Maxar satellites are of this type. They consistently supply sensational photographs throughout the Ukrainian-Russian war. Previously, only army had access to such devices, as exemplified by the KH-11 (Keyhole), which was launched by the United States during the Cold War. Now pictures of this kind are available to everyone.
Orbital night vision devices
However, the optical range has its drawbacks. It allows you to see something on Earth only during the day and in the absence of clouds or smoke. This problem is partially solved by infrared imaging. You can see all the heated bodies in such pictures, which means that such satellites allow you to see warm objects even at night.
The radiation of the human body is at the limit of sensitivity of “orbital night vision devices”. The situation is completely different with the engines of tanks and other armored combat vehicles. They are clearly visible, and this makes any blackout when moving the columns at night meaningless.
Even better in the infrared range you can see airplanes, helicopters and cruise missiles. Their engines heat up to hundreds and thousands of degrees Celsius, so they can sometimes be seen even through light clouds. In particular, this is how Russian Iskanders and Kalibers can be tracked. No one “catches” them on approach. Instead, the satellite scans a strip of surface hundreds of kilometers wide and “sees” them at launch.
Clouds effectively absorb radiation in many ranges, so they are a real obstacle for satellites. But this is not a problem for directional radiation. Such are the basics of radar satellites operation.
Such systems are much more complex than optical and infrared cameras. First, you need to create radio waves using a transmitter and a directional system. The beam then flies to Earth, passes through a layer of clouds, bounces off the surface, then comes back and is received by the antenna.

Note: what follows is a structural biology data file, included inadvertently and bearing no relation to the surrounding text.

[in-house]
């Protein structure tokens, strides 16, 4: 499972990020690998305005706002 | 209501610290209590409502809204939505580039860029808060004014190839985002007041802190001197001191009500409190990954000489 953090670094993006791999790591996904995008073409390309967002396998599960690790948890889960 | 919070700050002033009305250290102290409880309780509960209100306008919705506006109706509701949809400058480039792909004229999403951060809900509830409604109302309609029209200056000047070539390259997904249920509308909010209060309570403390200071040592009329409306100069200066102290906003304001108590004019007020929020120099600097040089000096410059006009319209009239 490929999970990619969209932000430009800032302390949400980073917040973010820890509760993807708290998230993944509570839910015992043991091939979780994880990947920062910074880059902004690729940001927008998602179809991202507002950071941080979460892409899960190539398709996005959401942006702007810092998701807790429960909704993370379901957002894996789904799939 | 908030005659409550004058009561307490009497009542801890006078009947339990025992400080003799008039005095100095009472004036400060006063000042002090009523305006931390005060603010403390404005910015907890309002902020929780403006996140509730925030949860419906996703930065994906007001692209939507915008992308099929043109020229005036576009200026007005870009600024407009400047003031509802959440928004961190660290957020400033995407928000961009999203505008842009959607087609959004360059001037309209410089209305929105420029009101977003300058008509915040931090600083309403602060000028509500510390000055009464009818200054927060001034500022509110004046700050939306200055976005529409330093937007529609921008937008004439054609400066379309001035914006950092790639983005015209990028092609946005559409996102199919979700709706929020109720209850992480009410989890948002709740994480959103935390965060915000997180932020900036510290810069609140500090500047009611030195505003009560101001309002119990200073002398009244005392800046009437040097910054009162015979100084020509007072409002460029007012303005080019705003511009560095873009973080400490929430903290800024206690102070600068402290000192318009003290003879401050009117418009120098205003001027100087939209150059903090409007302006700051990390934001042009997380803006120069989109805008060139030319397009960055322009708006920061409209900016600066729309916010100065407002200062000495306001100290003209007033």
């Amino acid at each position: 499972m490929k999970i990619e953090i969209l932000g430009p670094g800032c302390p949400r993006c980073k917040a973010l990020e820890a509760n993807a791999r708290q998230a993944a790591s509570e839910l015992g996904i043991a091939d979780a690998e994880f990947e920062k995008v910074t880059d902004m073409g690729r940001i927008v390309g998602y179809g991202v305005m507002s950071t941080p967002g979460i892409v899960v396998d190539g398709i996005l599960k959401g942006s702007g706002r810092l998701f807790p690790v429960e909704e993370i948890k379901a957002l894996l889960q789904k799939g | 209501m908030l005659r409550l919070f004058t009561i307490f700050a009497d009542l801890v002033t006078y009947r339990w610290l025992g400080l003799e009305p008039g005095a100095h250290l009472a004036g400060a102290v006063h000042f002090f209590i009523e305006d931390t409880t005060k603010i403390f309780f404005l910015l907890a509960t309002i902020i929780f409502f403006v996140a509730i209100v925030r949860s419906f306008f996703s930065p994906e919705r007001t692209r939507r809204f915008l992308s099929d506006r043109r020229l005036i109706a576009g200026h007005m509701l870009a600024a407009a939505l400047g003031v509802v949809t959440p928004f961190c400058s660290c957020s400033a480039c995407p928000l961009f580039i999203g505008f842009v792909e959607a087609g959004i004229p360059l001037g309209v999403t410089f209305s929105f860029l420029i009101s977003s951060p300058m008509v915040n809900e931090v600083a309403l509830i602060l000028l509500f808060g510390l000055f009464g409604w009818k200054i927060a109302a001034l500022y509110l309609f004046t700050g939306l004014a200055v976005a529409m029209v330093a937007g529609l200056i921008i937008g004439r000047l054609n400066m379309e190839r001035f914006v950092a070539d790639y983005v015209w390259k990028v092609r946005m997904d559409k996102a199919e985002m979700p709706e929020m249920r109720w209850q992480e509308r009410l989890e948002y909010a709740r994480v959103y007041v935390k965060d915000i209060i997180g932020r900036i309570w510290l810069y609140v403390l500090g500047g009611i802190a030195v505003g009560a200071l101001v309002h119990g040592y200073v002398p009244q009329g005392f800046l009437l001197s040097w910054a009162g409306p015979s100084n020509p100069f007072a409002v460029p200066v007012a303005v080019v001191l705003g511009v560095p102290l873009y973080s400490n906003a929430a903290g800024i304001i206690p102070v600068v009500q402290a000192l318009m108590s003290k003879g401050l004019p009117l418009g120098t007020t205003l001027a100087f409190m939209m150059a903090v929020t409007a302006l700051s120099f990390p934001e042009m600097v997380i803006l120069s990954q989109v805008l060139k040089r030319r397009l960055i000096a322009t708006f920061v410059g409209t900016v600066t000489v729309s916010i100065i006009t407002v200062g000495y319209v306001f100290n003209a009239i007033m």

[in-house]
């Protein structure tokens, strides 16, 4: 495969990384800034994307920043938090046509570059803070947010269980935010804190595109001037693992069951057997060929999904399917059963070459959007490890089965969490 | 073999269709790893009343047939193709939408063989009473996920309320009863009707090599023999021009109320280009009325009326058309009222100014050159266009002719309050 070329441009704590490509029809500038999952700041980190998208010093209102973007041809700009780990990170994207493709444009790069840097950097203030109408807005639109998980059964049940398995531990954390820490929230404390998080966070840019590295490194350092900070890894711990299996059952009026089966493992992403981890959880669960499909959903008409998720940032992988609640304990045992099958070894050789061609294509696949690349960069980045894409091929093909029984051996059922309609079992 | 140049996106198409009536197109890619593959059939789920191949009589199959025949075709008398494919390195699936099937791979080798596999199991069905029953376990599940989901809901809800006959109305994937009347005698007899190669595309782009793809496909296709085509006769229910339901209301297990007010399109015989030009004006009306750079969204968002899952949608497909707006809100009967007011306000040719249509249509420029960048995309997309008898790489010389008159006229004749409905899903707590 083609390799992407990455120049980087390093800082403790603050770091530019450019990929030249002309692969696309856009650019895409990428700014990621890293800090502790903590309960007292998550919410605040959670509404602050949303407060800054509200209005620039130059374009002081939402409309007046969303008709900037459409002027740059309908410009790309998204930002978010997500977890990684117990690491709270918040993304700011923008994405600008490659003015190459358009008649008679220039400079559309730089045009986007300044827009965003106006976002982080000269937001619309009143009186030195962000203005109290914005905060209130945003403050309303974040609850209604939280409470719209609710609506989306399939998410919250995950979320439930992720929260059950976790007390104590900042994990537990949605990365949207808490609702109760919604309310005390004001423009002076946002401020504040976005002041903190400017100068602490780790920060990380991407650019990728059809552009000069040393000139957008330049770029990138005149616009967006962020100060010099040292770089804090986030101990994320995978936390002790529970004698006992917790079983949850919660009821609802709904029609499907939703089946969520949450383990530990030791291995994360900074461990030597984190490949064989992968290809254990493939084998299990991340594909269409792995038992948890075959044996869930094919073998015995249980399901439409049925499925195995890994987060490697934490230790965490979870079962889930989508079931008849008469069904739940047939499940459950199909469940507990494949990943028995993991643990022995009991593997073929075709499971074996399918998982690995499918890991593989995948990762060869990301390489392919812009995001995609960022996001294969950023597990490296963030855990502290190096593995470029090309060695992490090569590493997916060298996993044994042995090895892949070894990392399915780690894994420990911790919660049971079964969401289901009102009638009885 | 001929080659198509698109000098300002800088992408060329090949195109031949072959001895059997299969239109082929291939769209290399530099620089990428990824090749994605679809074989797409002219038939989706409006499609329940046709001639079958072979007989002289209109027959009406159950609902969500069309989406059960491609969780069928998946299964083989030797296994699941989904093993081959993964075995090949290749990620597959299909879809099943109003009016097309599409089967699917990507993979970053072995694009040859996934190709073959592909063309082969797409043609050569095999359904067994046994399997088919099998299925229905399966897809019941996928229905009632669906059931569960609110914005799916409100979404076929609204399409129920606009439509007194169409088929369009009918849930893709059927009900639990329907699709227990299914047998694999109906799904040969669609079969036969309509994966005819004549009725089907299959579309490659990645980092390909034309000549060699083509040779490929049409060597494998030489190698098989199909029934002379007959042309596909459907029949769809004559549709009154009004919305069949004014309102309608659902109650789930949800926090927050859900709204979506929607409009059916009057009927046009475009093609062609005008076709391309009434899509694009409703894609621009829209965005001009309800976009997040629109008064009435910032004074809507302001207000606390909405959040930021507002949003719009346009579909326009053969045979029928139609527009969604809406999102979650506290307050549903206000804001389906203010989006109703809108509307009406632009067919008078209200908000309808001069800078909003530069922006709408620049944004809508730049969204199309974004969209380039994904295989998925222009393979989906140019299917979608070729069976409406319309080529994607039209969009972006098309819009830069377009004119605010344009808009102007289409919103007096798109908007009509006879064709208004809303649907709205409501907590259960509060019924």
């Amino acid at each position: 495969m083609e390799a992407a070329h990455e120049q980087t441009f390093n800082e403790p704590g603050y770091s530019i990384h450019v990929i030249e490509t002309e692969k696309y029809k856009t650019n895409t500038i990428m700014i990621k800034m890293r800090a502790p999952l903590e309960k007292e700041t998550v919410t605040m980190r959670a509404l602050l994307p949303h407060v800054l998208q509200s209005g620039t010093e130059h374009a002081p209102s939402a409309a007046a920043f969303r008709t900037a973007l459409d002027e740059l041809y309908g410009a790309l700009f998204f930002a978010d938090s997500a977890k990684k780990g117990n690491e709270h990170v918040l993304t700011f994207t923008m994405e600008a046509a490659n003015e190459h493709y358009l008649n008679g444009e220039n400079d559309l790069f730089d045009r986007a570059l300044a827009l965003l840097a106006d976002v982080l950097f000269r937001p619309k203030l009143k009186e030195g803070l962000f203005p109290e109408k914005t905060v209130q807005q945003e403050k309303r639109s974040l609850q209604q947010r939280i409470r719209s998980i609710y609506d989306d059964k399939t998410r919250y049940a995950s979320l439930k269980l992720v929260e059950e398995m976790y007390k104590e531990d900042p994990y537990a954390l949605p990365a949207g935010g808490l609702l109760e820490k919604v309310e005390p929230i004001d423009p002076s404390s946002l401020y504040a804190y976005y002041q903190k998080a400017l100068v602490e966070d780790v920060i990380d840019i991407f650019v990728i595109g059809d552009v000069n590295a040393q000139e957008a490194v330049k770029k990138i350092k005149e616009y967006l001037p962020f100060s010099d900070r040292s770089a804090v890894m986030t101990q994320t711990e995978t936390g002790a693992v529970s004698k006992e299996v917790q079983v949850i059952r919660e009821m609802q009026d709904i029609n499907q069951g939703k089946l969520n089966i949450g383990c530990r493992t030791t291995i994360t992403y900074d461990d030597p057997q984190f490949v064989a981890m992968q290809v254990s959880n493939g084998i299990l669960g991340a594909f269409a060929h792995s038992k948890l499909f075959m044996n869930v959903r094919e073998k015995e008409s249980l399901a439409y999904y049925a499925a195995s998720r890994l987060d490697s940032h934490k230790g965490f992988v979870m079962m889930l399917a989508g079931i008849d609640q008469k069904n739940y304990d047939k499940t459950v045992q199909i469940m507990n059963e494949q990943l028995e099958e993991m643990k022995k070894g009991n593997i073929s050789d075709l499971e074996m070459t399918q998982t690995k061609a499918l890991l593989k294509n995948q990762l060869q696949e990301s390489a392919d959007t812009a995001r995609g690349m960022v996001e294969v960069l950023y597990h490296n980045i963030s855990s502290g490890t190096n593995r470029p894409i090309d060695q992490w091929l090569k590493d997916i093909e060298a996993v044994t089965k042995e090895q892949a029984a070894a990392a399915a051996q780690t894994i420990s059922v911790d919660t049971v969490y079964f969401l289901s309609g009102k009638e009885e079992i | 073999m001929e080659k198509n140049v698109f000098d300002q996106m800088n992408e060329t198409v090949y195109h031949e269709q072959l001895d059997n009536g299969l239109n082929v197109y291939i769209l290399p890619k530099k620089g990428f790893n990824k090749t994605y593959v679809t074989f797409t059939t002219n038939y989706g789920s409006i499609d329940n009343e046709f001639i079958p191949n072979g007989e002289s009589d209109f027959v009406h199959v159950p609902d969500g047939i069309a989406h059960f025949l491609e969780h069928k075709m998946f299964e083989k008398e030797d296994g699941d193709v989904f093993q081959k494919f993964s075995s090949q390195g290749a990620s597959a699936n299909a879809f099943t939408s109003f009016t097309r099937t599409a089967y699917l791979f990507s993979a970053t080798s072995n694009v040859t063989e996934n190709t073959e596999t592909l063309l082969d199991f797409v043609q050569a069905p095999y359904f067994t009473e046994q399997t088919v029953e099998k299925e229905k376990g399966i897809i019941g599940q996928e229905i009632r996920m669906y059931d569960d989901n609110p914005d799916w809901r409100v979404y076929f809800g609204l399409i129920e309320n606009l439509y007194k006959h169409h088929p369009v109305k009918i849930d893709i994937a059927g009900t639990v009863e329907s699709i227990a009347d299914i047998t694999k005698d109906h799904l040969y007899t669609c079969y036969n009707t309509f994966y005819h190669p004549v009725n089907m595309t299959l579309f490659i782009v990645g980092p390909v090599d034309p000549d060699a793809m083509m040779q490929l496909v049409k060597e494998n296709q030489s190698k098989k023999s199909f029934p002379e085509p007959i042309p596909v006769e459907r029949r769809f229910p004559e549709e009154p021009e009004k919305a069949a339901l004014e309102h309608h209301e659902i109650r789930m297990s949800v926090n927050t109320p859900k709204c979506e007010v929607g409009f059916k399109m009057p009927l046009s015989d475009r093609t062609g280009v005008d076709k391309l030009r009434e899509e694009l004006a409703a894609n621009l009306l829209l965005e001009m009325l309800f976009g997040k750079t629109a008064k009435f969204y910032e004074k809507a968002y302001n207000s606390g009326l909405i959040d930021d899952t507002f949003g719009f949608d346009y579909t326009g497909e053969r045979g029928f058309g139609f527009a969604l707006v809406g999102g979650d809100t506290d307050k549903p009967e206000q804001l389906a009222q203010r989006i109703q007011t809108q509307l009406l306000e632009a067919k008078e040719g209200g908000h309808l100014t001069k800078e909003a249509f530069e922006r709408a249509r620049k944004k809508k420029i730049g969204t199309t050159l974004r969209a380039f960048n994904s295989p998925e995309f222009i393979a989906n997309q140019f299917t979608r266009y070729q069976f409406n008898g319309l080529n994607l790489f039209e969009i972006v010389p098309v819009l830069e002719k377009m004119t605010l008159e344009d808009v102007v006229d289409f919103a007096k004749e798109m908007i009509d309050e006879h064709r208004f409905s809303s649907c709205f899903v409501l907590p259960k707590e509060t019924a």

The disadvantage of radars is much lower sensitivity than optical systems. Previously, it was impossible to get a clear image of the surface with the help of reflected radio waves. The most one could see were the directions from where the intense echo came or some blurs.
Today, such devices as Sentinel use synthesized aperture radars. As they move in orbit, they “remember” the imprint of the signal every second, and then put them together, creating a three-dimensional picture from which you can learn even the material of certain objects. But such images also have a resolution measured in meters, which is very far from the quality of optical images.
Is it possible to hide from orbital observation?
There are other, somewhat more exotic observation satellites. For example, HawkEye 360 monitors attempts to jam global positioning system signals. These data greatly helped the Ukrainian military to identify Russian electronic warfare.
Space surveillance tools are not omnipotent. Despite common myths, satellites are unable to recognize the faces of enemy soldiers or read secret documents. But usually this is not necessary. Anyway, the movement of people and technology is tracked better now than in any of the past wars.